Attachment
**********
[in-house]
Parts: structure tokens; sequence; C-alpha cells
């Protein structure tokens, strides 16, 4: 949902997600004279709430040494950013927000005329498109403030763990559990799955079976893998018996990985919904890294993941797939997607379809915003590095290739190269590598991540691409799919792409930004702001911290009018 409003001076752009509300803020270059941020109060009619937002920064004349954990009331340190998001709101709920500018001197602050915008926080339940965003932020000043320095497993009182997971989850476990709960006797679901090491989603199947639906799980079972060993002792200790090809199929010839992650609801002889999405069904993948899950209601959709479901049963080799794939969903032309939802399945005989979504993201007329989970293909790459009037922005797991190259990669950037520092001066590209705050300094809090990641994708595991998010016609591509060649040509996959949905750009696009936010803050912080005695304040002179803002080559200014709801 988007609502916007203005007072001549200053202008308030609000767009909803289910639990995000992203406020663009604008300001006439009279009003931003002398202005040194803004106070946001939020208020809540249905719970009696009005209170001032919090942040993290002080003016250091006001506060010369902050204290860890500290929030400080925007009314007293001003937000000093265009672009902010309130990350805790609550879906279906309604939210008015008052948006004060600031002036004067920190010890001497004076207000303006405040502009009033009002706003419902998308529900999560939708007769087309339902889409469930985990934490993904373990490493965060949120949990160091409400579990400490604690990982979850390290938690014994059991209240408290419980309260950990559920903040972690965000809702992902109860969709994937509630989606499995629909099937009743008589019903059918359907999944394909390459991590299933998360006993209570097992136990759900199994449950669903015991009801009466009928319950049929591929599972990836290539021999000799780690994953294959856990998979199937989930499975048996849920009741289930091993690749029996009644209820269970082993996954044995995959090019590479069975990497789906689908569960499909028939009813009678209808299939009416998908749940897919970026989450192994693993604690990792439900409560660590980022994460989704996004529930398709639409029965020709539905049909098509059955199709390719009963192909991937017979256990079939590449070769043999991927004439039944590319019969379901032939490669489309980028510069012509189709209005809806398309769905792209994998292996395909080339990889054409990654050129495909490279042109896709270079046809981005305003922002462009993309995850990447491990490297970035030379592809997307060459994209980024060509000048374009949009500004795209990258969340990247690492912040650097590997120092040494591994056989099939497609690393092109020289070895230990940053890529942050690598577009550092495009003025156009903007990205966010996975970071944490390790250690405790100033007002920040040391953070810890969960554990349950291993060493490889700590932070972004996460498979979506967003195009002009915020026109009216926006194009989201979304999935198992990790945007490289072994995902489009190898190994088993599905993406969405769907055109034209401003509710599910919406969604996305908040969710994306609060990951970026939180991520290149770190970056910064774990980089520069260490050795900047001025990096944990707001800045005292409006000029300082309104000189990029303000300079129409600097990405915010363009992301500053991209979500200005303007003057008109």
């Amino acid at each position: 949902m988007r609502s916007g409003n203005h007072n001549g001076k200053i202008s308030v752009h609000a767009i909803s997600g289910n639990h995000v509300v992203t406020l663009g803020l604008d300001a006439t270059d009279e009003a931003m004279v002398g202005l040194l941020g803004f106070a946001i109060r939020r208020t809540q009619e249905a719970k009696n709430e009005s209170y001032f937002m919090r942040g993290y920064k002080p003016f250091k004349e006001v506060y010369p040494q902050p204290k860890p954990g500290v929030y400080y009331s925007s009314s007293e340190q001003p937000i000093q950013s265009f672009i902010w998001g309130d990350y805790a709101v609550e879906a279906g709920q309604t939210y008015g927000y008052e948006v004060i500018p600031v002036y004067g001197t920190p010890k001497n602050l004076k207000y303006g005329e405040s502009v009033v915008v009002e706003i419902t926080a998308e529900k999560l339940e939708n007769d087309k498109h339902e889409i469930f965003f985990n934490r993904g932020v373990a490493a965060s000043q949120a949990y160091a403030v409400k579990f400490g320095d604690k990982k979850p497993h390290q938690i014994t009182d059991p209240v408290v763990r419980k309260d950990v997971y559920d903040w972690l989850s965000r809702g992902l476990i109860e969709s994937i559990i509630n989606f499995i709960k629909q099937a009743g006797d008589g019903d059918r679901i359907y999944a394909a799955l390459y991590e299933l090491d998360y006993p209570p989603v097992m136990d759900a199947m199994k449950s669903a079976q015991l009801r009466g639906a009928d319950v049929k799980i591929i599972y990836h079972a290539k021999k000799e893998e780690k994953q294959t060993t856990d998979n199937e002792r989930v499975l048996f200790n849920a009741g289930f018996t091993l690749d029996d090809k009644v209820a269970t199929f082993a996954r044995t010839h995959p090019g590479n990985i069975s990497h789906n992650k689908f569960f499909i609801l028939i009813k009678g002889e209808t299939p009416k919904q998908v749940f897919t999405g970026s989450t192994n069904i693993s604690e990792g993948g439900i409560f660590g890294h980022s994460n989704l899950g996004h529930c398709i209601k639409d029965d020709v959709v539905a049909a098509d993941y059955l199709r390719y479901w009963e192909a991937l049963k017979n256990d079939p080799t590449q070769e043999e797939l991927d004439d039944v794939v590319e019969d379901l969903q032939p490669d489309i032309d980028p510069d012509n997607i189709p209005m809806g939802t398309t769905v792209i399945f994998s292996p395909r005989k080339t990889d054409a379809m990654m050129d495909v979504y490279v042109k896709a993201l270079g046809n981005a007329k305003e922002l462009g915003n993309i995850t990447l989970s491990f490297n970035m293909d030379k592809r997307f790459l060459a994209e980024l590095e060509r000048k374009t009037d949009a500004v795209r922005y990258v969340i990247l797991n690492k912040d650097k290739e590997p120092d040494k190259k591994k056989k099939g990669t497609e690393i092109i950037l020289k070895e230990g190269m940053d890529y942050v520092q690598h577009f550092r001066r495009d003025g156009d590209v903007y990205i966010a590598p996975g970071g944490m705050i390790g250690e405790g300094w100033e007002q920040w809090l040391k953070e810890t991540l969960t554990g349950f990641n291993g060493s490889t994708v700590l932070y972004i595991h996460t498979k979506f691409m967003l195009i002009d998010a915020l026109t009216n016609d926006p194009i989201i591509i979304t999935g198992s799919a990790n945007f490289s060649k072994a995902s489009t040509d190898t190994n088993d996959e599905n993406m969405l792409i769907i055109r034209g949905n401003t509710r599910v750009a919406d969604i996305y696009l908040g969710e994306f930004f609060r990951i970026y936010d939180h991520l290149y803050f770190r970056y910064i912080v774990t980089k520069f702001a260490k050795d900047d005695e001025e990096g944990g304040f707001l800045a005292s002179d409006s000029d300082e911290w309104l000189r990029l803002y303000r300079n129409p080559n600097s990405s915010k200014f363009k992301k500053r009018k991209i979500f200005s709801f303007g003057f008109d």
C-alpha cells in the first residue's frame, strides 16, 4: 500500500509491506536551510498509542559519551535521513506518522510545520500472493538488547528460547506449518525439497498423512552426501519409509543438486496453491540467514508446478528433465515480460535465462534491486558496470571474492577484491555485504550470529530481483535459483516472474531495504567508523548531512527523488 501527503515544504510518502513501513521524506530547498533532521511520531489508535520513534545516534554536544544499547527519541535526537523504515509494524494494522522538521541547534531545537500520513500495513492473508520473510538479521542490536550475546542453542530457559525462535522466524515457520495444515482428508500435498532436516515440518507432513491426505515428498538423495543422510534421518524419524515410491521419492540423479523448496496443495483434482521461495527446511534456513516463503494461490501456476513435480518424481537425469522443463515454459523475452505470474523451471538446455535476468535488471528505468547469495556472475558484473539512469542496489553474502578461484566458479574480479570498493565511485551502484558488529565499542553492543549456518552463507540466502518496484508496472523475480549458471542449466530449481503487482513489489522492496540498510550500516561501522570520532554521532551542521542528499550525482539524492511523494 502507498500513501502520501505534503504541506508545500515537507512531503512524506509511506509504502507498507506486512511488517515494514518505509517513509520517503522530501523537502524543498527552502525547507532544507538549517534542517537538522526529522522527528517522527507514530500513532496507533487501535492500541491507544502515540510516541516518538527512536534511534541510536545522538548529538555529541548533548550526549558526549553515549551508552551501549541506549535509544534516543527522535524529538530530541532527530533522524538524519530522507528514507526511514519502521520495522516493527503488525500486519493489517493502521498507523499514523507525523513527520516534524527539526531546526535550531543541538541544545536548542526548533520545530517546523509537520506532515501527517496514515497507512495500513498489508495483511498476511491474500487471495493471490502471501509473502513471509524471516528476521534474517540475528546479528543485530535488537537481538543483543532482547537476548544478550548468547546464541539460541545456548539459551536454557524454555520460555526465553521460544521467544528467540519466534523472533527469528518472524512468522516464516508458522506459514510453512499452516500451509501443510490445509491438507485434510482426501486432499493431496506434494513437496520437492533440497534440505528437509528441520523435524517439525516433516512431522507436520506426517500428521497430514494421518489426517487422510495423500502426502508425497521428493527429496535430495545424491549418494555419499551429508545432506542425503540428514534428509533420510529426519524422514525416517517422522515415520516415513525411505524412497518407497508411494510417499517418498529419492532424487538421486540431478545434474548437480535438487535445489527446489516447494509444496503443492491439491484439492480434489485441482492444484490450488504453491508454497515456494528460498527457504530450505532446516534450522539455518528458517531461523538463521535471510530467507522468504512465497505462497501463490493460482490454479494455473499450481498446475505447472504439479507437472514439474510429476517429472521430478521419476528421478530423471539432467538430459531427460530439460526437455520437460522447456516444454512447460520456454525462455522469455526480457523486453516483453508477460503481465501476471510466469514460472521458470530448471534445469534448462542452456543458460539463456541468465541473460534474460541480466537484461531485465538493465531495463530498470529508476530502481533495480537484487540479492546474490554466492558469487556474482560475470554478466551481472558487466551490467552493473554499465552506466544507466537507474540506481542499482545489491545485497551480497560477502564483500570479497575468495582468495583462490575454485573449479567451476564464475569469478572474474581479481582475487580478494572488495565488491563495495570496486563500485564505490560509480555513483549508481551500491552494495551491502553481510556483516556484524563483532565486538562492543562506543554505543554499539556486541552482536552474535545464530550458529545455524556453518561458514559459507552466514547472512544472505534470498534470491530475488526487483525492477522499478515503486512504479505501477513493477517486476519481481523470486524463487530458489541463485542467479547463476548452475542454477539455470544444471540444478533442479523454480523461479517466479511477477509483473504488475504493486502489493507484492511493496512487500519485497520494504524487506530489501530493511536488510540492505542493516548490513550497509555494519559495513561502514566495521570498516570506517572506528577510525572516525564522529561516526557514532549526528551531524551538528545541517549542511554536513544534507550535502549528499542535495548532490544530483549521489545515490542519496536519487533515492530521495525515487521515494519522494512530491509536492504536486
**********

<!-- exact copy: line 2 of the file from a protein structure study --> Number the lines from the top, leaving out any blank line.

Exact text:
Parts: structure tokens; sequence; C-alpha cells